This past week, I found myself considering the feasibility of constructing a spider hole as a handy way to avoid hearing or reading or saying anything more about abortion or contraception or religious freedom for a while.   The Obama administration’s recent HHS exemption decision  (you know about this unless you have  been in your own spider hole) had combined with  the announcement that “Susan G. Komen for the Cure” (a leading breast cancer charity) was severing ties with Planned Parenthood to create what has been a perfect storm of political controversy from which angry cries of “To hell with you!” and much worse could be heard. 


In the midst of all of this angry debate, I would have thought it would be obvious to everyone that we have a major political controversy on our hands.  And yet, one of the things that keeps coming up in the midst of these debates is the claim to be above politics.  For example, yesterday New York City Mayor Michael Bloomberg announced that he was cutting a $250,000 check to Planned Parenthood.  In a statement, the mayor said that “Politics have no place in health care.”  Of course this is absurd.  The very notion that women should have free and widespread access to cancer screening is itself a political claim.  It’s a claim that we as a society have an obligation to make sure that poor women – indeed all women –have ready access to breast cancer screening and other vital healthcare services.  The mayor is further suggesting through the use of his “non-political” donation to Planned Parenthood that it’s perfectly fine to deliver cancer screening services via an agency whose very name suggests that its primary purpose isn’t really about preventing breast cancer.  The only reason that Bloomberg can trick himself into thinking he’s made a value-free, a-political claim is because he lives in the city of New York where there is extraordinarily widespread acceptance and support for his point of view.    That consensus does not exist nationwide.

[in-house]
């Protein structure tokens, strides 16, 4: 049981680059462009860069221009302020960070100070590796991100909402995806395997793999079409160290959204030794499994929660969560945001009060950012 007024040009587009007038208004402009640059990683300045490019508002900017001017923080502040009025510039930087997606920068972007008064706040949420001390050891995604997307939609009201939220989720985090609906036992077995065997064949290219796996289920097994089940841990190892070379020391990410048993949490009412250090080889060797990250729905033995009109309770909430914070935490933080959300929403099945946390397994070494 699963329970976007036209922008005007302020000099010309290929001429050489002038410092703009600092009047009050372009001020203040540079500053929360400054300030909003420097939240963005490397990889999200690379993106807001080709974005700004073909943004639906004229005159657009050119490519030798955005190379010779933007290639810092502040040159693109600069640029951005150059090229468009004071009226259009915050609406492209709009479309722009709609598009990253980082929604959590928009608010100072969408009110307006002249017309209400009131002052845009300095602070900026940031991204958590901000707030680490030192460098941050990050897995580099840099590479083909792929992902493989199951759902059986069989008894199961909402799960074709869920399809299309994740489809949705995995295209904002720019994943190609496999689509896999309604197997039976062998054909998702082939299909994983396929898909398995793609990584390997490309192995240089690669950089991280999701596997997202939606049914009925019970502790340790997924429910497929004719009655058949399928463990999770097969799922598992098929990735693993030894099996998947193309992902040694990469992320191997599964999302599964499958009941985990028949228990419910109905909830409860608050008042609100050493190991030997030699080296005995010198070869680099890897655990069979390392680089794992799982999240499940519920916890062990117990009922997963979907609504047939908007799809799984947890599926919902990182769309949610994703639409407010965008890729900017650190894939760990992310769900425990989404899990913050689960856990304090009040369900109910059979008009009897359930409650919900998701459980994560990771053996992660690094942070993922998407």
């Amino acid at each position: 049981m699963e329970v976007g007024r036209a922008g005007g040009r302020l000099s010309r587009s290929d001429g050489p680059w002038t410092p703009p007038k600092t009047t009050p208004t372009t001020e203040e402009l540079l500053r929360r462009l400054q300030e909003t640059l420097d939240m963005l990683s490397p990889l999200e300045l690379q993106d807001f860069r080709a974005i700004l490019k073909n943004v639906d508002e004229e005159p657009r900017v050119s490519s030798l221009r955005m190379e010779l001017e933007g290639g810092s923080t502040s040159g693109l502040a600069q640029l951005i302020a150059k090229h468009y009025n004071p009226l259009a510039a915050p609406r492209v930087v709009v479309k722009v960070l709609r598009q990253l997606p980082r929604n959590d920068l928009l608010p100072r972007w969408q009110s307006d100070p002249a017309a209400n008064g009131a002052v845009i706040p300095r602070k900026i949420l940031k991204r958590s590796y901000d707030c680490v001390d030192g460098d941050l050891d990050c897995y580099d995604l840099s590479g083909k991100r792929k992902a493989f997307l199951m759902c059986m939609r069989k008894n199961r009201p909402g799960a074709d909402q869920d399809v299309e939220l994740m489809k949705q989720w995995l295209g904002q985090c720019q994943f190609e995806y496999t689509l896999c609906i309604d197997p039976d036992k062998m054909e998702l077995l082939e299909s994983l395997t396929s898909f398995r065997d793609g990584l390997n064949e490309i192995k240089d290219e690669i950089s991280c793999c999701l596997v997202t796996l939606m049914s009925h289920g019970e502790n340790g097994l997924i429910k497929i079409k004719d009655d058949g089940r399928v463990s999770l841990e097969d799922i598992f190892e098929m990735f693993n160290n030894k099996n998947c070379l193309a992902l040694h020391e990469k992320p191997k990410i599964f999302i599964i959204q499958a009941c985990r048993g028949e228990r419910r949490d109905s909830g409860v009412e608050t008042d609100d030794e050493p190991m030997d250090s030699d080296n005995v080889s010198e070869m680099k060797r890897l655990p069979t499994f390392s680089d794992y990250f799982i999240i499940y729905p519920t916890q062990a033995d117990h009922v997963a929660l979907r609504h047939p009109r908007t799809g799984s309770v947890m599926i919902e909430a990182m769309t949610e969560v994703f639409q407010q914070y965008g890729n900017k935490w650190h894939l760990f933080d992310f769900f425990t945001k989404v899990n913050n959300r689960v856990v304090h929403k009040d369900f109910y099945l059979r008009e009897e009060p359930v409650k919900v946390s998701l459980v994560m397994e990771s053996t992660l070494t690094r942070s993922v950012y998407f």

Bloomberg is a key political and financial supporter of an organization called “No Labels” that (according to the group’s website) aims to be a “voice for people who want a less partisan, less ideological, more common sense approach to solving the nation’s problems.”  It characterizes itself as a group that wants to “get things done” and “make government work”.  I think that this is what Bloomberg means by going beyond or above politics.  But this can only work where there is a consensus about what government is supposed to “get done”.  Are we supposed to enact the Simpson-Bowles deficit reduction plan or invest more in infrastructure and job creation?  Are we supposed to cut payroll taxes or cut the capital gains tax (or neither one)?  Pretending that a political movement can be about action and not about ends or goals is disingenuous.  No Labels is a political agenda disguising itself as pure pragmatism. 


Meanwhile, the New York Times has been turning to the tried and true method of putting forward political or at least value-laden claims as if they were purely objective scientific fact.  A recent piece in the Times included this statement: “The Obama administration relied on the recommendations of the Institute of Medicine, an independent group of doctors and researchers that concluded that birth control is not just a convenience but is medically necessary ‘to ensure women’s health and well-being.’”  Note the strategic use of the words “independent” (i.e., above politics; objective) and medically necessary.   But, this is a statement that cannot be taken at face value.  How is necessity or “health and well-being” being defined here?